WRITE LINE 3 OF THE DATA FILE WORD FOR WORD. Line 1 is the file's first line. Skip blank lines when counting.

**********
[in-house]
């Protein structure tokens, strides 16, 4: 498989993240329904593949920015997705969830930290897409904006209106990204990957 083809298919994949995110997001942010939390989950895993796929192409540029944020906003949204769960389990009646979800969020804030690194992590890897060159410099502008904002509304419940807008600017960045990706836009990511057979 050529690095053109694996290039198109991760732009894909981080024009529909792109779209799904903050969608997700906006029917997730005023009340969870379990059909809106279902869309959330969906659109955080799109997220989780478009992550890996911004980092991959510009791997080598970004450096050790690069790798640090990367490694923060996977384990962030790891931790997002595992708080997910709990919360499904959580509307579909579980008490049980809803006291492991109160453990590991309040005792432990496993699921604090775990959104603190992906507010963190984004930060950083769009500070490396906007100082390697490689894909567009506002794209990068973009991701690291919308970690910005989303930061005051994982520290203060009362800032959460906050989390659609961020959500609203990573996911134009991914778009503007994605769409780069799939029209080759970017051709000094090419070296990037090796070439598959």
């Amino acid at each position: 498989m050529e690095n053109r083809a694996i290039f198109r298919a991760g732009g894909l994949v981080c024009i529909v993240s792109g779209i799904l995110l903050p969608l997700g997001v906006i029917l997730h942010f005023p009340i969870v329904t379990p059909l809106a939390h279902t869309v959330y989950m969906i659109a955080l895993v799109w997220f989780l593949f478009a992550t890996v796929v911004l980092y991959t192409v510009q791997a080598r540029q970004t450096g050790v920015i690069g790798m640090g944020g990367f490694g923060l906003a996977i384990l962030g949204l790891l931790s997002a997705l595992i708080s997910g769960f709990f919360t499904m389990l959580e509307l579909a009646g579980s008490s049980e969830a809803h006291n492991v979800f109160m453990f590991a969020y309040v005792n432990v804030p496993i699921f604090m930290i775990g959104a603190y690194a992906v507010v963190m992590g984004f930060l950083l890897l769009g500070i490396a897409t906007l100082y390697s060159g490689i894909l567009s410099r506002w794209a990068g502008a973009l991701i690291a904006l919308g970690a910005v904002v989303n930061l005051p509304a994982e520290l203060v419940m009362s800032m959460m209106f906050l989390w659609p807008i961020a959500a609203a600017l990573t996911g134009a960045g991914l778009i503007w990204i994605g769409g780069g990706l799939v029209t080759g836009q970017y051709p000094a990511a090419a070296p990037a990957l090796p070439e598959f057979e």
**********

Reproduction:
């Amino acid at each position: 498989m050529e690095n053109r083809a694996i290039f198109r298919a991760g732009g894909l994949v981080c024009i529909v993240s792109g779209i799904l995110l903050p969608l997700g997001v906006i029917l997730h942010f005023p009340i969870v329904t379990p059909l809106a939390h279902t869309v959330y989950m969906i659109a955080l895993v799109w997220f989780l593949f478009a992550t890996v796929v911004l980092y991959t192409v510009q791997a080598r540029q970004t450096g050790v920015i690069g790798m640090g944020g990367f490694g923060l906003a996977i384990l962030g949204l790891l931790s997002a997705l595992i708080s997910g769960f709990f919360t499904m389990l959580e509307l579909a009646g579980s008490s049980e969830a809803h006291n492991v979800f109160m453990f590991a969020y309040v005792n432990v804030p496993i699921f604090m930290i775990g959104a603190y690194a992906v507010v963190m992590g984004f930060l950083l890897l769009g500070i490396a897409t906007l100082y390697s060159g490689i894909l567009s410099r506002w794209a990068g502008a973009l991701i690291a904006l919308g970690a910005v904002v989303n930061l005051p509304a994982e520290l203060v419940m009362s800032m959460m209106f906050l989390w659609p807008i961020a959500a609203a600017l990573t996911g134009a960045g991914l778009i503007w990204i994605g769409g780069g990706l799939v029209t080759g836009q970017y051709p000094a990511a090419a070296p990037a990957l090796p070439e598959f057979e």